3 Key Happenings in Childhood STEM Education in 2018

What do you think will happen in STEM education in 2018? Here are our predictions.

STEM (Science, Technology, Engineering, and Math) has grown as a learning buzzword in 2017. We know that STEM Careers are on the rise, and that in 2018 we may see millions of STEM jobs without the applicants qualified to fill them (STEMJOBS). So, what do we think you’ll see happening in 2018?

1. Governmental Focus on STEM Education for Kids

In Indiana, where Blocks Rock! is based, lawmakers are looking to push for more math and science professionals teaching at the elementary school level. The Indiana Chamber of Commerce recently unveiled a plan for pushing for a computer science graduation requirement for high school students, aligning with Governor Holcomb’s agenda to develop a “21st century ready workforce”(Indiana Public Media).

In 2013, U.S. Rep. Todd Rokita of Indiana’s 4th District pushed for STEM education for kids saying that, “before we jump to simply create new federal initiatives, we must first evaluate our existing STEM education programs. We must ensure our federal resources are used more efficiently to give students the opportunity to embrace and succeed in STEM subjects.” And still this year, he continued to push for impactful STEM programs in early education. Expect this to continue in 2018.

As we continue to look nationally, the White House has promised $200 million a year to expand K-12 computer-science education, and several large tech firms have pledged another $300 million to the effort (WSJ).

2. STEM Skills to Expand Beyond Computer Science

As demonstrated by the focus on computer science, which we discussed above, STEM is often seen mostly as computer science learning and skills. In reality, computer science is only one aspect of an overall well-rounded STEM education. Skills for STEM success that range from problem solving to spatial awareness should be built from a young age to give students a foundation for later success. One way to focus on a variety of STEM learning areas is to encourage afterschool STEM programming that supports the in-school curriculum with hands-on activities through practical applications, like STEM competitions (STEM Education Coalition). As the STEM Education Coalition says, this gives children a fun and safe learning environment outside of the classroom to develop their STEM skills.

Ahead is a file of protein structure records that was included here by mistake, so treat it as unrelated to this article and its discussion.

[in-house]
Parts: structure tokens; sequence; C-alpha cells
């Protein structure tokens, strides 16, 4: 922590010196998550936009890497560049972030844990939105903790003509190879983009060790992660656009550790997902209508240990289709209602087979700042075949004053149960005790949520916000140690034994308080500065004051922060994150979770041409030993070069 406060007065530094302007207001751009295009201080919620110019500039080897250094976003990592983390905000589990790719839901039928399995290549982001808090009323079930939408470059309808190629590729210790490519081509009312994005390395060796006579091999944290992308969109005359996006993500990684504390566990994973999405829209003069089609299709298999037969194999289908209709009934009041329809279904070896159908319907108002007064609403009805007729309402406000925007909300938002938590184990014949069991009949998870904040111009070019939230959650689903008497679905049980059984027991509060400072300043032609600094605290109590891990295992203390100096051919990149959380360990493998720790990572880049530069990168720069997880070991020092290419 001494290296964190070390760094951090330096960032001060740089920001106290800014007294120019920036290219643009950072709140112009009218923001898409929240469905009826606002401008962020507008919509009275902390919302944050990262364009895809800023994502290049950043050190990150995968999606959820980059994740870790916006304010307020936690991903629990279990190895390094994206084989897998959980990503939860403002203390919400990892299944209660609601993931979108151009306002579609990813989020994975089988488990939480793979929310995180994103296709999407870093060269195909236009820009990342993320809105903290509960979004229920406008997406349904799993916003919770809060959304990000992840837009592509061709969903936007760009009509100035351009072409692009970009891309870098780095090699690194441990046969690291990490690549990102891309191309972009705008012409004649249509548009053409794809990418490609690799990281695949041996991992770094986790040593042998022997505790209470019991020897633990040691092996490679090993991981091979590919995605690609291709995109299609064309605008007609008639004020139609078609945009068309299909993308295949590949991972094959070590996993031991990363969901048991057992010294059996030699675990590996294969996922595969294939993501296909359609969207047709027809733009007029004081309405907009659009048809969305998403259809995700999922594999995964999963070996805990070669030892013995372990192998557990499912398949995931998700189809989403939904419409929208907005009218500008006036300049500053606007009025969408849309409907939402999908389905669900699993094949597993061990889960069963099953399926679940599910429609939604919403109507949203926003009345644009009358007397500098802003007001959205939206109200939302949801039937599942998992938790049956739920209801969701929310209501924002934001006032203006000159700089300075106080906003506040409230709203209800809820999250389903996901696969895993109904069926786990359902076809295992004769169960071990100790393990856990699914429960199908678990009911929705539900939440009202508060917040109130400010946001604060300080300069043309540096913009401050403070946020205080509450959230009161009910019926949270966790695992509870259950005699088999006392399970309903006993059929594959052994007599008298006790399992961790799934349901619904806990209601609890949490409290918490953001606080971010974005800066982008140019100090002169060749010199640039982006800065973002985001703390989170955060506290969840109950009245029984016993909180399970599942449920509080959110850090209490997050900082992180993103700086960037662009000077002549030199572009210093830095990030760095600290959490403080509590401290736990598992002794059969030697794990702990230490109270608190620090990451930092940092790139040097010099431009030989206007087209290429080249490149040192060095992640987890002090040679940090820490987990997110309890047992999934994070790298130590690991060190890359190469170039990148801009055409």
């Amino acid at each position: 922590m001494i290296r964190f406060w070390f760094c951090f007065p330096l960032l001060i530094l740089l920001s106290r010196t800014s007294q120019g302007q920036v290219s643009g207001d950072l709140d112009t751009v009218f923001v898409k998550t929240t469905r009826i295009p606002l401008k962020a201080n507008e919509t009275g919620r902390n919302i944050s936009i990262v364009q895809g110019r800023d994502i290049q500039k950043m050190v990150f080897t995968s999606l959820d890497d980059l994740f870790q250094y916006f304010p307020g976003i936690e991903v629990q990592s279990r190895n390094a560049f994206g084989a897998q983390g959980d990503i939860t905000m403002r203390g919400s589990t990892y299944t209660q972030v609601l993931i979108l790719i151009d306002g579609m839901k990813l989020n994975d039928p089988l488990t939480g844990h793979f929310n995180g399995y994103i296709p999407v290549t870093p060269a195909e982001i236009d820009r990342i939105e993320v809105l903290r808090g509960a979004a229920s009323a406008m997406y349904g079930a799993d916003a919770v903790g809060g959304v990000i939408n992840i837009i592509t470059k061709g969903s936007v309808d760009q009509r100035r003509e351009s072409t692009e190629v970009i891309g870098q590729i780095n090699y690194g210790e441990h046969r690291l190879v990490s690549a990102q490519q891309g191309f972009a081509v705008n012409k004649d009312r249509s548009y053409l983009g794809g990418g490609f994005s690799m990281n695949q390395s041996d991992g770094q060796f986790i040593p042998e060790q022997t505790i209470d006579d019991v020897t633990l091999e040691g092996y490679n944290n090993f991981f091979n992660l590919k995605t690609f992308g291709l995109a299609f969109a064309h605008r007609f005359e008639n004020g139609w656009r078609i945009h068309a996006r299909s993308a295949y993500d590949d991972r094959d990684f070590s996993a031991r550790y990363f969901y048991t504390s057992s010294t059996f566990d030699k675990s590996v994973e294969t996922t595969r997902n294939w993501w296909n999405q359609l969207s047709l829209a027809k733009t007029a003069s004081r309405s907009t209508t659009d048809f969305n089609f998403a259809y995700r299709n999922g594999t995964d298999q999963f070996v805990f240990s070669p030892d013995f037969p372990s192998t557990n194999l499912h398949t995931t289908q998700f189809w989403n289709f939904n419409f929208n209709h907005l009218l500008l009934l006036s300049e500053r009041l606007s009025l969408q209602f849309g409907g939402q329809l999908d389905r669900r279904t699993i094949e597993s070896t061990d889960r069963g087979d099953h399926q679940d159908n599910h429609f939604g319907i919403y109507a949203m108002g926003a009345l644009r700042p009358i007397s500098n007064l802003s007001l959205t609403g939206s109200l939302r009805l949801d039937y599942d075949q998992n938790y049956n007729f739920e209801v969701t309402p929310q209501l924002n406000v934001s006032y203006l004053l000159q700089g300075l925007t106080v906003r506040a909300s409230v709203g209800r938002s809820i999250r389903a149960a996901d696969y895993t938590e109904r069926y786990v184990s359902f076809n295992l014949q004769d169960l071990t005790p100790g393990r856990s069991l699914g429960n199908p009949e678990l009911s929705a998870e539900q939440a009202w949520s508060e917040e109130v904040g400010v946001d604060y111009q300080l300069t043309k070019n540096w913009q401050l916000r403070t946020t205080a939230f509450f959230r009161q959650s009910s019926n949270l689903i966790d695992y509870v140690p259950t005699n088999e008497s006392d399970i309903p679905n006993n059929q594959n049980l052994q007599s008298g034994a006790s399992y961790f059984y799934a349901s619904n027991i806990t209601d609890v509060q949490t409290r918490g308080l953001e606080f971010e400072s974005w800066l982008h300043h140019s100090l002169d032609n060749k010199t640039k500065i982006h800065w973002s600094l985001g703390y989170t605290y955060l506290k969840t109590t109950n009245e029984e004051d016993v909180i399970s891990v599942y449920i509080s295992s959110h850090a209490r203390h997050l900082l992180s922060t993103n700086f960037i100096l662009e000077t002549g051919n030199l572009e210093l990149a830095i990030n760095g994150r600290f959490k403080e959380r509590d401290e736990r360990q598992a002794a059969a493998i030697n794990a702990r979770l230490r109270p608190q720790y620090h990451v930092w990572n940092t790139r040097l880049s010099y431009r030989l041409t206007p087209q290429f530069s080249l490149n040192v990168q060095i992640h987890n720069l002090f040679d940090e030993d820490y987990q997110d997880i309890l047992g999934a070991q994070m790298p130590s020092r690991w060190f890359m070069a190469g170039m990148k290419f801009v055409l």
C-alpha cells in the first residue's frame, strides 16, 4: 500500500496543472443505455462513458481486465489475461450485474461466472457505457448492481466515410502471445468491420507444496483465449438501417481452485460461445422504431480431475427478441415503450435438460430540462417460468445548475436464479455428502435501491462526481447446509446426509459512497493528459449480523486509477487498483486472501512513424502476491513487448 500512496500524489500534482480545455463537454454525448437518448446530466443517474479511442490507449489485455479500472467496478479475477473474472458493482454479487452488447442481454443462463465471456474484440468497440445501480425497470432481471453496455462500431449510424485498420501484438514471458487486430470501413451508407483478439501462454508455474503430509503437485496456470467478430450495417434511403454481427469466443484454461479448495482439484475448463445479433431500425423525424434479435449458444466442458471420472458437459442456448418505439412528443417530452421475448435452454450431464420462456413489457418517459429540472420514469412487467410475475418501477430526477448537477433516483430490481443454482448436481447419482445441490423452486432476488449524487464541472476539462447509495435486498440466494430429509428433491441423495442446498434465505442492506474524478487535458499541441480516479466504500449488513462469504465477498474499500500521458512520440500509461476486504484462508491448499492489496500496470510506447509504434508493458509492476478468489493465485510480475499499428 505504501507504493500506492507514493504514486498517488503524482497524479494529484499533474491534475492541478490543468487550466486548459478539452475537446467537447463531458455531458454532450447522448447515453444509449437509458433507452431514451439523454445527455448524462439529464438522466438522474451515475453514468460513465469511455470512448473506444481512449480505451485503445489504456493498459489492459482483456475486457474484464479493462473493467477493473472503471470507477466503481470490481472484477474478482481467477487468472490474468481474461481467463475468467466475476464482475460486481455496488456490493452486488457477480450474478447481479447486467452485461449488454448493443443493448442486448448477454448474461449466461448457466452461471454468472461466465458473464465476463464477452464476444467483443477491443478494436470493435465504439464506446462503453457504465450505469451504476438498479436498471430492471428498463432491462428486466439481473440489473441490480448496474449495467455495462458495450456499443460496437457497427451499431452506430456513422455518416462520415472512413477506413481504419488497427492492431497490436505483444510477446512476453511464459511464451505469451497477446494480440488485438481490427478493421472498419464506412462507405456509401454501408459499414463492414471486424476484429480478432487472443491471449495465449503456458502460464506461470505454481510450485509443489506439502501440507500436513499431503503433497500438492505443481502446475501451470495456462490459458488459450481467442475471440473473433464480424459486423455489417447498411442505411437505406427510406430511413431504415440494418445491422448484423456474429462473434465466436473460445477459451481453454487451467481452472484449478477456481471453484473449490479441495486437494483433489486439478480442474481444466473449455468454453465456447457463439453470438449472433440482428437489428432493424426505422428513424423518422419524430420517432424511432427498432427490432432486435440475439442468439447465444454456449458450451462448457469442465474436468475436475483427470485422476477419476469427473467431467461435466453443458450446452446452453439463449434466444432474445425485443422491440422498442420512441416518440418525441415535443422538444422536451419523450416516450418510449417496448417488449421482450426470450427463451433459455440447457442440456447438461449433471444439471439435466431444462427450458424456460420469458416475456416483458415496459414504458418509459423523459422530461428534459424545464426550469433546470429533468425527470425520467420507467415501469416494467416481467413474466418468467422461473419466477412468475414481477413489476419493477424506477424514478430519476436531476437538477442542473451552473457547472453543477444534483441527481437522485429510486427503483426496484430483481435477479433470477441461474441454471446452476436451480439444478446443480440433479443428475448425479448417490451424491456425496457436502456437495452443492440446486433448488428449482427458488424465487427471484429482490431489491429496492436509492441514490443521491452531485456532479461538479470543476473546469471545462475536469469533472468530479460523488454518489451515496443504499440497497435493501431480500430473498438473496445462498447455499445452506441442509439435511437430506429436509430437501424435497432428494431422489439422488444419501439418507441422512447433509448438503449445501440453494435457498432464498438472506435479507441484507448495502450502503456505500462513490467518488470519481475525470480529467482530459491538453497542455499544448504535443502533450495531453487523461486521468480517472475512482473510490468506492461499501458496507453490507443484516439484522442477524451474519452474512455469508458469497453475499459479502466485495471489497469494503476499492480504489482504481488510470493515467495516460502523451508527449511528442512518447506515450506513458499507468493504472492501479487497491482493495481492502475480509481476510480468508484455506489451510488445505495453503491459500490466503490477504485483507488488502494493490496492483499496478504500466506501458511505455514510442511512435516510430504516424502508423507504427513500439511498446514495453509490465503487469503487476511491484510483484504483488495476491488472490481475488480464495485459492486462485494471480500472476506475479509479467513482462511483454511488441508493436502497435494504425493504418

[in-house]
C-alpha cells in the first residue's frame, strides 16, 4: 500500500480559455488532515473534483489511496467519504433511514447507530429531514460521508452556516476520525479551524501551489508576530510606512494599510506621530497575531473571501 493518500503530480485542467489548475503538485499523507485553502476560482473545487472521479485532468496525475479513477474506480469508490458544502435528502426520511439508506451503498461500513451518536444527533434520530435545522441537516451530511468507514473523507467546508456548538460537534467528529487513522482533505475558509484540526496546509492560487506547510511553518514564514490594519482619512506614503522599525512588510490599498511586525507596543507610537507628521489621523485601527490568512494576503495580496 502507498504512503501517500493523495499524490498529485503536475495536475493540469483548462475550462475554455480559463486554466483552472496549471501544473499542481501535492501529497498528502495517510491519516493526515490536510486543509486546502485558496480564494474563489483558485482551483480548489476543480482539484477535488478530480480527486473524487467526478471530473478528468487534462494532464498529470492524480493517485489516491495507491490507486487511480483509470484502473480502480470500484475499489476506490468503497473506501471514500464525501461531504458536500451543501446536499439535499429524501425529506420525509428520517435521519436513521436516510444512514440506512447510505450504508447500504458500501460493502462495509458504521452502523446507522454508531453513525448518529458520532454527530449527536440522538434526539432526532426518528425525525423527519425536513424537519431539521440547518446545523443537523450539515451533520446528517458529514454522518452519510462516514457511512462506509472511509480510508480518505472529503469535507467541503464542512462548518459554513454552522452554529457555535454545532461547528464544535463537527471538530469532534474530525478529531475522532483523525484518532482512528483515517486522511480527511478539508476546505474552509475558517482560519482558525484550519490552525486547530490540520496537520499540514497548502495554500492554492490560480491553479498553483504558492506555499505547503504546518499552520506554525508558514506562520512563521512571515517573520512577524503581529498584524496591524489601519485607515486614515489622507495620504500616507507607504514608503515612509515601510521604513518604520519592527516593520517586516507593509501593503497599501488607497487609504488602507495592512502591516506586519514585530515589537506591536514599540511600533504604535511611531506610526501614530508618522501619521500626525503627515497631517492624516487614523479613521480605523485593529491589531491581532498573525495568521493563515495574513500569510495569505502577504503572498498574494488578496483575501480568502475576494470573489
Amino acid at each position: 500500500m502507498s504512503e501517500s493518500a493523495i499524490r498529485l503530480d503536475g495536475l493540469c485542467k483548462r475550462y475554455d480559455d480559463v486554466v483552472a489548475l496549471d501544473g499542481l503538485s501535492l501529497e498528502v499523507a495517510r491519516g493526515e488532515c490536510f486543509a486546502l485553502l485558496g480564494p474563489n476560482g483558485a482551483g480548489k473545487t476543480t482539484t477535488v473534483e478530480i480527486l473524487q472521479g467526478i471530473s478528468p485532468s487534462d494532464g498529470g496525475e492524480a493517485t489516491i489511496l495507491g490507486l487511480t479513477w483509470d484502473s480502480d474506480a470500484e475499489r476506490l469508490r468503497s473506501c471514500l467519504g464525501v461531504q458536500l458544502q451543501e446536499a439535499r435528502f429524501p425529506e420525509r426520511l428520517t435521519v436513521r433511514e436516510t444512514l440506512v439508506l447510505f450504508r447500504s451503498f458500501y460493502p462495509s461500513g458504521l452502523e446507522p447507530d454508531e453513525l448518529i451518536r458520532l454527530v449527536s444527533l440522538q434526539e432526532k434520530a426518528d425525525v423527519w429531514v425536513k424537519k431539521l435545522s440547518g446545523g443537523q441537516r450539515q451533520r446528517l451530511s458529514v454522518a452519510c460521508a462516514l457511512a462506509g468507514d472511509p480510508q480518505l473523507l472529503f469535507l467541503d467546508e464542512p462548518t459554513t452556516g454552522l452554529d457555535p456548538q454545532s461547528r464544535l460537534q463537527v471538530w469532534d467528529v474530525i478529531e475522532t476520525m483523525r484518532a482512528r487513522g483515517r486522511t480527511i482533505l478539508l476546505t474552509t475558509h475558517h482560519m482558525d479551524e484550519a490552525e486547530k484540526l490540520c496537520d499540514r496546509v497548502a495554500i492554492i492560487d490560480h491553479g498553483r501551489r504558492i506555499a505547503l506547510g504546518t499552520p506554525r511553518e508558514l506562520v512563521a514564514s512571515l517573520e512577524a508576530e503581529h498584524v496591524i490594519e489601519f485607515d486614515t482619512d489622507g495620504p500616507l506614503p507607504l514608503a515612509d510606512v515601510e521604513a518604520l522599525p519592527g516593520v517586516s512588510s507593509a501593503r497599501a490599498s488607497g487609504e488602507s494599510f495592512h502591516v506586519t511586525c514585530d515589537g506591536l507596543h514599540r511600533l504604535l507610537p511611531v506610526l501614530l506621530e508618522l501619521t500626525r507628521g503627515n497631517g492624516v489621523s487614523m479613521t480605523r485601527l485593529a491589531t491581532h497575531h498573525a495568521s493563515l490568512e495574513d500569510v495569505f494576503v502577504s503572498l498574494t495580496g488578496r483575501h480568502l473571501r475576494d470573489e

3. Increasing Importance of STEM Teachers and Students

In 2014, it was estimated that in the next five years, major American companies will need to add nearly 1.6 million STEM-skilled employees (STEM 2026 Report). We are now currently living in that time, where STEM-skilled jobs are both in demand and a good investment. The U.S. Bureau of Labor and Statistics predicts that occupations related to STEM will add about 1 million new jobs between now and 2022. Plus, the majority of STEM occupations have wages above the national average and around half will not require a bachelor’s degree (TADPGS).

The United States office of Innovation & Improvement’s website states that “In an ever-changing, increasingly complex world, it’s more important than ever that our nation’s youth are prepared to bring knowledge and skills to solve problems, make sense of information, and know how to gather and evaluate evidence to make decisions.” Our country will need teachers who are passionate and innovative with their STEM teaching to inspire our children from a young age and build their foundation for STEM success. As Florida State University says,“Teaching STEM in elementary grades opens the doors for teachers and students to become tomorrow’s movers and shakers”.

As an education game that builds skills critical for STEM learning in children, we are excited and passionate about what is happening in the STEM world in 2018, and we look forward to supporting the movers and shakers of tomorrow whenever we can!  

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